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From: Vesa Karvonen (vesa.karvonen_at_[hidden])
Date: 2001-08-29 12:36:46

From: "Fernando Cacciola" <fcacciola_at_[hidden]>
> From: Gennadiy E. Rozental <rogeeff_at_[hidden]>
> > --- In boost_at_y..., "Fernando Cacciola" <fcacciola_at_g...> wrote:
> > > From: Gennadiy E. Rozental <rogeeff_at_m...>
> > > Here are some problems:
> > >
> > > 1) optional<int> t = foo();
> > > if ( t.value() == 2 ) ....
> > >
> > > If t is unitialized, then t.value() MUST throw, since it isn't true
> > nor
> > > false that its value is 2 because it has no value.
> > I absolutely disagree. It SHUOLD NOT throw. If it will throw you will
> > need to catch it somewhere, while again you can just check ahead (see
> > above). And you have ho way to eliminate this - and catch exception
> > is much more bulky way. Also do not forget that every call (even if
> > you check already - compiler does not know about it) of value() will
> > include implementation specific exception handling logic. So instead
> > of transparent inline access method you propose function that will or
> > will not be inlined (implementation dependent) and will contain
> > exception handling logic.
> >
> Actually, my implementation dosen't include any exception logic in the
> accesor function, so it will be inlined by any compiler with any inlining
> support.
> T const& value() const
> {
> if ( !v )
> error() ;
> return *v ;
> }
> As it is documented in the code, the member function error() is
> intentionally not inline, this effectively allows value() to be fully
> inlined, and since it is only called if the expression !v is false, the only
> overhead is in the check.

I have used a similar technique for a long time for assertion primitives,
which throw an exception in case the invariant expression is not true. This
has a couple of benefits:
A) the dependency to the exception class that is thrown is eliminated and it
doesn't have to be included into the translation unit at all. (I really hate
long compile times - they are a sign of bad engineering.)
B) the code generated for an external function call is typically about half
the code generated for an exception class constructor plus the throw
statement. (This is most useful on low end platforms, but code bloat is never

I noticed that at least the benefit A is not present in the optional<>
implementation, because the exception is included into the translation unit.
Benefit B is hampered by the fact that in the implemention of optional,
error() is a template although it need not be (if you really want the typeid,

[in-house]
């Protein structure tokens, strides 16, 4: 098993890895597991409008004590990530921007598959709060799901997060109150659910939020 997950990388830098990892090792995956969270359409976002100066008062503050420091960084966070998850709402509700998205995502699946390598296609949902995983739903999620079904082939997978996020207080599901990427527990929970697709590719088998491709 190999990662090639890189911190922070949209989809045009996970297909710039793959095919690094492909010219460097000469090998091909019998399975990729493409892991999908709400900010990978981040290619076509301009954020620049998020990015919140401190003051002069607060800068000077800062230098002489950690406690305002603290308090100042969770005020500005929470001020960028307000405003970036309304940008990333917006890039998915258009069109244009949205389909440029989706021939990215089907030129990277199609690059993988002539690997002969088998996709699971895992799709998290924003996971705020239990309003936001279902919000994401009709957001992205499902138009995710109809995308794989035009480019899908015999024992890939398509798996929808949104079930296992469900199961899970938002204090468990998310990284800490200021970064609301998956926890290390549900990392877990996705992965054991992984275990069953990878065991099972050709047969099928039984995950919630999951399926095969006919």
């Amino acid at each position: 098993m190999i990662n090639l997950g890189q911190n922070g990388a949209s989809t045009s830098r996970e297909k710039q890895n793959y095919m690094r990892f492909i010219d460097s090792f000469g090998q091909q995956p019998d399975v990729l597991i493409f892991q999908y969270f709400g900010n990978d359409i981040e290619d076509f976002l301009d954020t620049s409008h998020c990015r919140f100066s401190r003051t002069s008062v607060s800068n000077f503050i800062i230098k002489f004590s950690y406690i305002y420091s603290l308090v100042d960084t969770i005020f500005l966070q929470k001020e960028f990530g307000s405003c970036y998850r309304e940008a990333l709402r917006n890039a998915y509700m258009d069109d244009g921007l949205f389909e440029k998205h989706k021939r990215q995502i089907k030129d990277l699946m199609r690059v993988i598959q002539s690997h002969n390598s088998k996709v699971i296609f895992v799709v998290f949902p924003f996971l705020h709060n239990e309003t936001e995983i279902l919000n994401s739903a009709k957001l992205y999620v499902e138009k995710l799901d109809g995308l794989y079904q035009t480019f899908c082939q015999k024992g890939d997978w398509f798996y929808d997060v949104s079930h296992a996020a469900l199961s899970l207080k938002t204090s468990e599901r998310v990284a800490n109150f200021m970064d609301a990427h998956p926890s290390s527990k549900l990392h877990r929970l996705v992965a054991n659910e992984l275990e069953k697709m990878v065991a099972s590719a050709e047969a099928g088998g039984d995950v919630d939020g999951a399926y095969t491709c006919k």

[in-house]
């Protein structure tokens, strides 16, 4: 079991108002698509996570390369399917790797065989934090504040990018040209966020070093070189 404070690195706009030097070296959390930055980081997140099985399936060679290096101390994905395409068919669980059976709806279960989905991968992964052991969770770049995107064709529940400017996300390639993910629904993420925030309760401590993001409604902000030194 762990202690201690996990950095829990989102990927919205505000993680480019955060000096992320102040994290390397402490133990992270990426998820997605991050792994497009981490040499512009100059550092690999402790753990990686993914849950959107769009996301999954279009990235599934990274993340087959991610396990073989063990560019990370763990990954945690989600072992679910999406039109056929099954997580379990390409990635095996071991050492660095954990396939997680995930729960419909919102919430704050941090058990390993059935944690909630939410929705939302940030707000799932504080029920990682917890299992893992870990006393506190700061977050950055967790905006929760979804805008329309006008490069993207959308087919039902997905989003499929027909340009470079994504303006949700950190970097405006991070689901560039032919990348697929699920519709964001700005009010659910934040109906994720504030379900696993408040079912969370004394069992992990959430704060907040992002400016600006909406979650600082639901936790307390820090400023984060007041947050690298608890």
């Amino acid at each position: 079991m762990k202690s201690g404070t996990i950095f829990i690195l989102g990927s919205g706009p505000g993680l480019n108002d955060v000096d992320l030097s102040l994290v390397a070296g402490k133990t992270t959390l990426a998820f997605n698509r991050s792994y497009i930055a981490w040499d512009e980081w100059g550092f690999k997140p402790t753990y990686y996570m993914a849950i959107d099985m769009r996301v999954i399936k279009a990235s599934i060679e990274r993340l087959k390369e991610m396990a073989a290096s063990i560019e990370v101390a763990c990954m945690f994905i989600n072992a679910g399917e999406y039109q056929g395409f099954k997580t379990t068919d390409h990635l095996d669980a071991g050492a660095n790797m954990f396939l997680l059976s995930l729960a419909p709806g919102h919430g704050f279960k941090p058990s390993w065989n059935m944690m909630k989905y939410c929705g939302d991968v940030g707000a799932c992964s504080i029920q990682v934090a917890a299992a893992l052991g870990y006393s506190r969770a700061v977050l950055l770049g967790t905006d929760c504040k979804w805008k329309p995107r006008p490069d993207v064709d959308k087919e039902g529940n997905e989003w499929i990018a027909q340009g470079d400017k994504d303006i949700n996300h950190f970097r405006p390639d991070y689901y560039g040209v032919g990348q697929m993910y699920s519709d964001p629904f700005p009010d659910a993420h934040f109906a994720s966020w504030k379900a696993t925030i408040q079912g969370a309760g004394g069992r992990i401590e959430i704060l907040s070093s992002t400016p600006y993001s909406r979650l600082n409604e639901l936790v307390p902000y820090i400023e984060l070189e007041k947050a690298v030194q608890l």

you can pass it to error()).

I also noticed that you throw runtime_error instead of logic_error. I believe
that the meaning of logic_error is closer to the intent of optional than

> You DONT NEED TO USE ANY TRY BLOCKS in order to use my optional. An
> exception will be thrown ONLY IF YOU MAKE AN ERROR IN YOUR CODE. Don't
> throwing such exception will just MASK the error, while throwing will help
> you recognize that you've made it.
> Once again: If you don't forget to verify that the optional is initialized
> you won't have any exception, but if you do forget it, you don't really
> wont to let your program keep running because it might be based on the false
> belief that a particular optional has a value that it actually hasn't.

Gentlemen, if my impression is correct, then mr. Rozental is mainly concerned
with the run-time overhead of run-time error checking, while mr. Cacciola is
concerned with run-time safety.

In general, safety is definitely a stronger motivation. Software that does not
work correctly is worse than useless, because it may cause serious damage to
the user. Software that is just too slow to be useful generally does not cause
harm beyond the purchase price of the software.

I'm personally quite satisfied with having the run-time check, but since the
exception should never been throw in correct code, i.e. it is the
responsibility of the user to check before dereferencing optional, then the
run-time checking could be made to compile conditionally. A simple technique
would be to use the following kind of code:

    T const& value() const
#ifndef NDEBUG
        if ( !v )
          error() ;
        return *v ;

Alternatively, the run-time check and response could be made template
parameters of optional, making it possible to have both checked and unchecked
optional objects in the same application.

[...pointer vs value discussion...]

Personally, I prefer the pointer like semantics, simply because there is no
way to make the value semantics work perfectly.

> > > Anyway, I realized a few things with my implementation seeing yours:
> > >
> > > ) T const& *() const ; seems to work just fine. I can't remember
> > why I
> > > changed it to use the proxy.

Yes. I think that the proxy should be dropped.

> > > ) I lack exceptionn saftey in operator =.

You might want to use T::operator=() in the implementation:

    optional& operator = ( optional const& rhs )
        switch (!!*this | !!rhs << 1) {
          case 0: /* NOP */ break;
          case 1: destroy(); break;
          case 2: construct(*rhs); break;
          case 3: **this = *rhs; break;
        return *this;

Also, please use reinterpret_cast<> in the implementation of construct() - it
is much easier to find.

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